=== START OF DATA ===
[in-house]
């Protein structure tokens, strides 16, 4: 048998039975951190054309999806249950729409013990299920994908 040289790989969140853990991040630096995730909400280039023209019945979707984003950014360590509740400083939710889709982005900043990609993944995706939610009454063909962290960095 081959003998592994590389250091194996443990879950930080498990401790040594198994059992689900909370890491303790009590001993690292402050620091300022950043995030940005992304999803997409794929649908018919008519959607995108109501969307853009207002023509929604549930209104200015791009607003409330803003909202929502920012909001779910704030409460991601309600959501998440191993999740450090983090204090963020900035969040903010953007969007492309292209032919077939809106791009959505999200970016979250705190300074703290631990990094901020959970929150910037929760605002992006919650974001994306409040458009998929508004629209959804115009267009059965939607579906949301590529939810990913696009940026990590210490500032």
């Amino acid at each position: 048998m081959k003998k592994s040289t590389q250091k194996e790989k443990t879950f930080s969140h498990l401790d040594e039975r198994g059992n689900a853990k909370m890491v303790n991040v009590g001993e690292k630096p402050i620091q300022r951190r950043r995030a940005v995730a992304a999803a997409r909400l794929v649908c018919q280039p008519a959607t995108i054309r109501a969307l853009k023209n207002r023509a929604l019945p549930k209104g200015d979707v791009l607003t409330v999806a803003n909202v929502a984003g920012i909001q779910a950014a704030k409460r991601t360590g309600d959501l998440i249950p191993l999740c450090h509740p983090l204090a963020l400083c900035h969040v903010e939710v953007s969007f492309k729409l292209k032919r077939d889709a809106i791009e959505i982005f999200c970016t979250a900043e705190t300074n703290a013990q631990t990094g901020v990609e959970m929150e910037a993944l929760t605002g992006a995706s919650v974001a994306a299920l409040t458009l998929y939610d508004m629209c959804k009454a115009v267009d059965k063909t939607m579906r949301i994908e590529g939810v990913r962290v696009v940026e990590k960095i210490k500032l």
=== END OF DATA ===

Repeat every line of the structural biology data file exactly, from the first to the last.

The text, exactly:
[in-house]
């Protein structure tokens, strides 16, 4: 048998039975951190054309999806249950729409013990299920994908 040289790989969140853990991040630096995730909400280039023209019945979707984003950014360590509740400083939710889709982005900043990609993944995706939610009454063909962290960095 081959003998592994590389250091194996443990879950930080498990401790040594198994059992689900909370890491303790009590001993690292402050620091300022950043995030940005992304999803997409794929649908018919008519959607995108109501969307853009207002023509929604549930209104200015791009607003409330803003909202929502920012909001779910704030409460991601309600959501998440191993999740450090983090204090963020900035969040903010953007969007492309292209032919077939809106791009959505999200970016979250705190300074703290631990990094901020959970929150910037929760605002992006919650974001994306409040458009998929508004629209959804115009267009059965939607579906949301590529939810990913696009940026990590210490500032």
């Amino acid at each position: 048998m081959k003998k592994s040289t590389q250091k194996e790989k443990t879950f930080s969140h498990l401790d040594e039975r198994g059992n689900a853990k909370m890491v303790n991040v009590g001993e690292k630096p402050i620091q300022r951190r950043r995030a940005v995730a992304a999803a997409r909400l794929v649908c018919q280039p008519a959607t995108i054309r109501a969307l853009k023209n207002r023509a929604l019945p549930k209104g200015d979707v791009l607003t409330v999806a803003n909202v929502a984003g920012i909001q779910a950014a704030k409460r991601t360590g309600d959501l998440i249950p191993l999740c450090h509740p983090l204090a963020l400083c900035h969040v903010e939710v953007s969007f492309k729409l292209k032919r077939d889709a809106i791009e959505i982005f999200c970016t979250a900043e705190t300074n703290a013990q631990t990094g901020v990609e959970m929150e910037a993944l929760t605002g992006a995706s919650v974001a994306a299920l409040t458009l998929y939610d508004m629209c959804k009454a115009v267009d059965k063909t939607m579906r949301i994908e590529g939810v990913r962290v696009v940026e990590k960095i210490k500032l």